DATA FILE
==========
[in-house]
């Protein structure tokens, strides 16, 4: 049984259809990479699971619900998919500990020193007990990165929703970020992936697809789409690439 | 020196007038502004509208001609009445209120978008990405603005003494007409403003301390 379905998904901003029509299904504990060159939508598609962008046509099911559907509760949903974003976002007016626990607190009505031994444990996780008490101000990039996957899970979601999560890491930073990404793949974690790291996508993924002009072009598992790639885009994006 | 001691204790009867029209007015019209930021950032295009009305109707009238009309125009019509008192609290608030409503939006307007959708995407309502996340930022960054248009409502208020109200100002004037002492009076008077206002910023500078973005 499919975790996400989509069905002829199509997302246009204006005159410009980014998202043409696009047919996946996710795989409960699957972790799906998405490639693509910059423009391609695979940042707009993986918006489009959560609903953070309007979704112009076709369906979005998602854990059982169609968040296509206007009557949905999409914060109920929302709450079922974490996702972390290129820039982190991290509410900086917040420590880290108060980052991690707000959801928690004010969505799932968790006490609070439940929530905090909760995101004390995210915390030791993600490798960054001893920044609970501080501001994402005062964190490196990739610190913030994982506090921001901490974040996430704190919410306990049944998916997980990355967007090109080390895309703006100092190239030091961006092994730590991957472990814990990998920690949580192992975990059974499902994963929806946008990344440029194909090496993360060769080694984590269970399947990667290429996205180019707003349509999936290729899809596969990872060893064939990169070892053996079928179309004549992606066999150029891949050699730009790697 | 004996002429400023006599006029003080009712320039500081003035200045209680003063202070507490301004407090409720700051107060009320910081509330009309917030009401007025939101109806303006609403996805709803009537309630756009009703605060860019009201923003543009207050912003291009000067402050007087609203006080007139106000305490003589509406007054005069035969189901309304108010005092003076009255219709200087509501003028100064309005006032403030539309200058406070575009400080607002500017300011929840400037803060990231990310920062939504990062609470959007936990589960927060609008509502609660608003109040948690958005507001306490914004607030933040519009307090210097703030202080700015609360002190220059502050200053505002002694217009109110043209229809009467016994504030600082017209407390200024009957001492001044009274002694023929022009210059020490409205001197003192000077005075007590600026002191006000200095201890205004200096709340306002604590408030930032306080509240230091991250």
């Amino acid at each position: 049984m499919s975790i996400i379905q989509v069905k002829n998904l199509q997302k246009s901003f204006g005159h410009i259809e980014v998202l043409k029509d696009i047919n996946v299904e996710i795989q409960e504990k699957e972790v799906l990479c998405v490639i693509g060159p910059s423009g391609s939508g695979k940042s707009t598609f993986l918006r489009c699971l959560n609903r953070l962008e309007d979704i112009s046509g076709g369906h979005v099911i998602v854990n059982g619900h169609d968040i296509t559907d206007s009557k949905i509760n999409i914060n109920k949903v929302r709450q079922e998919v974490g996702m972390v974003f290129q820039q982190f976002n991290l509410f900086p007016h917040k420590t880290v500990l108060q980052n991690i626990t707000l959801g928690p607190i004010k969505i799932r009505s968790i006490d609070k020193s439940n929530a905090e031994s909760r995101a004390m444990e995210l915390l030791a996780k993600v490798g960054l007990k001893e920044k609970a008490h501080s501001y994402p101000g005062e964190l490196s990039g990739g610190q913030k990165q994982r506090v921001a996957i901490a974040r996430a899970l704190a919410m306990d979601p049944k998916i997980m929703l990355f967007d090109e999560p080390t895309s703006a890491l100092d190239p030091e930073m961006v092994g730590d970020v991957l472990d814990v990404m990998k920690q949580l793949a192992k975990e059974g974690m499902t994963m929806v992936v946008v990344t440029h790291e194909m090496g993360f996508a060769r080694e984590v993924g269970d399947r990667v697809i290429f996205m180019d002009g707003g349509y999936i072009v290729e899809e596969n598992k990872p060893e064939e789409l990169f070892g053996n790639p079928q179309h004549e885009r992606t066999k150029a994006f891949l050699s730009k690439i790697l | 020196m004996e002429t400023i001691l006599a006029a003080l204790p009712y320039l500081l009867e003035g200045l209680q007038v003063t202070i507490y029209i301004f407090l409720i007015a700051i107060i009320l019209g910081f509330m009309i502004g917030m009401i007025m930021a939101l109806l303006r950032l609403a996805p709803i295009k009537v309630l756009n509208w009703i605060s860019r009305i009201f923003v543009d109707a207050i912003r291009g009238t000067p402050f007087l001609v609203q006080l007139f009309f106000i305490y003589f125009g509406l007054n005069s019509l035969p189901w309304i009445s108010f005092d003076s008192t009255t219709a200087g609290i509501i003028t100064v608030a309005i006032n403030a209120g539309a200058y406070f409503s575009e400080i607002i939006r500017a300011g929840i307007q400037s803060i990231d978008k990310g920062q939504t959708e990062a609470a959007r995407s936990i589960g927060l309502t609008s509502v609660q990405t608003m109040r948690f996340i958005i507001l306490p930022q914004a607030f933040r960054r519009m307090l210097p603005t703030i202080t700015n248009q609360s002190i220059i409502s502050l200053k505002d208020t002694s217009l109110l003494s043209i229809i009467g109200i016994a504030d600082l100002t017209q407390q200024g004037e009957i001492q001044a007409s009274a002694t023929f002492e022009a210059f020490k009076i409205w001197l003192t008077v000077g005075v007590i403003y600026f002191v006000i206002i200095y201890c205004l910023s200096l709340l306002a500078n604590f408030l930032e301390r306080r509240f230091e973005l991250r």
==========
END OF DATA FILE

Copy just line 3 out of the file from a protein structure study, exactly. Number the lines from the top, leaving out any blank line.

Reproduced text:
């Amino acid at each position: 049984m499919s975790i996400i379905q989509v069905k002829n998904l199509q997302k246009s901003f204006g005159h410009i259809e980014v998202l043409k029509d696009i047919n996946v299904e996710i795989q409960e504990k699957e972790v799906l990479c998405v490639i693509g060159p910059s423009g391609s939508g695979k940042s707009t598609f993986l918006r489009c699971l959560n609903r953070l962008e309007d979704i112009s046509g076709g369906h979005v099911i998602v854990n059982g619900h169609d968040i296509t559907d206007s009557k949905i509760n999409i914060n109920k949903v929302r709450q079922e998919v974490g996702m972390v974003f290129q820039q982190f976002n991290l509410f900086p007016h917040k420590t880290v500990l108060q980052n991690i626990t707000l959801g928690p607190i004010k969505i799932r009505s968790i006490d609070k020193s439940n929530a905090e031994s909760r995101a004390m444990e995210l915390l030791a996780k993600v490798g960054l007990k001893e920044k609970a008490h501080s501001y994402p101000g005062e964190l490196s990039g990739g610190q913030k990165q994982r506090v921001a996957i901490a974040r996430a899970l704190a919410m306990d979601p049944k998916i997980m929703l990355f967007d090109e999560p080390t895309s703006a890491l100092d190239p030091e930073m961006v092994g730590d970020v991957l472990d814990v990404m990998k920690q949580l793949a192992k975990e059974g974690m499902t994963m929806v992936v946008v990344t440029h790291e194909m090496g993360f996508a060769r080694e984590v993924g269970d399947r990667v697809i290429f996205m180019d002009g707003g349509y999936i072009v290729e899809e596969n598992k990872p060893e064939e789409l990169f070892g053996n790639p079928q179309h004549e885009r992606t066999k150029a994006f891949l050699s730009k690439i790697l | 020196m004996e002429t400023i001691l006599a006029a003080l204790p009712y320039l500081l009867e003035g200045l209680q007038v003063t202070i507490y029209i301004f407090l409720i007015a700051i107060i009320l019209g910081f509330m009309i502004g917030m009401i007025m930021a939101l109806l303006r950032l609403a996805p709803i295009k009537v309630l756009n509208w009703i605060s860019r009305i009201f923003v543009d109707a207050i912003r291009g009238t000067p402050f007087l001609v609203q006080l007139f009309f106000i305490y003589f125009g509406l007054n005069s019509l035969p189901w309304i009445s108010f005092d003076s008192t009255t219709a200087g609290i509501i003028t100064v608030a309005i006032n403030a209120g539309a200058y406070f409503s575009e400080i607002i939006r500017a300011g929840i307007q400037s803060i990231d978008k990310g920062q939504t959708e990062a609470a959007r995407s936990i589960g927060l309502t609008s509502v609660q990405t608003m109040r948690f996340i958005i507001l306490p930022q914004a607030f933040r960054r519009m307090l210097p603005t703030i202080t700015n248009q609360s002190i220059i409502s502050l200053k505002d208020t002694s217009l109110l003494s043209i229809i009467g109200i016994a504030d600082l100002t017209q407390q200024g004037e009957i001492q001044a007409s009274a002694t023929f002492e022009a210059f020490k009076i409205w001197l003192t008077v000077g005075v007590i403003y600026f002191v006000i206002i200095y201890c205004l910023s200096l709340l306002a500078n604590f408030l930032e301390r306080r509240f230091e973005l991250r």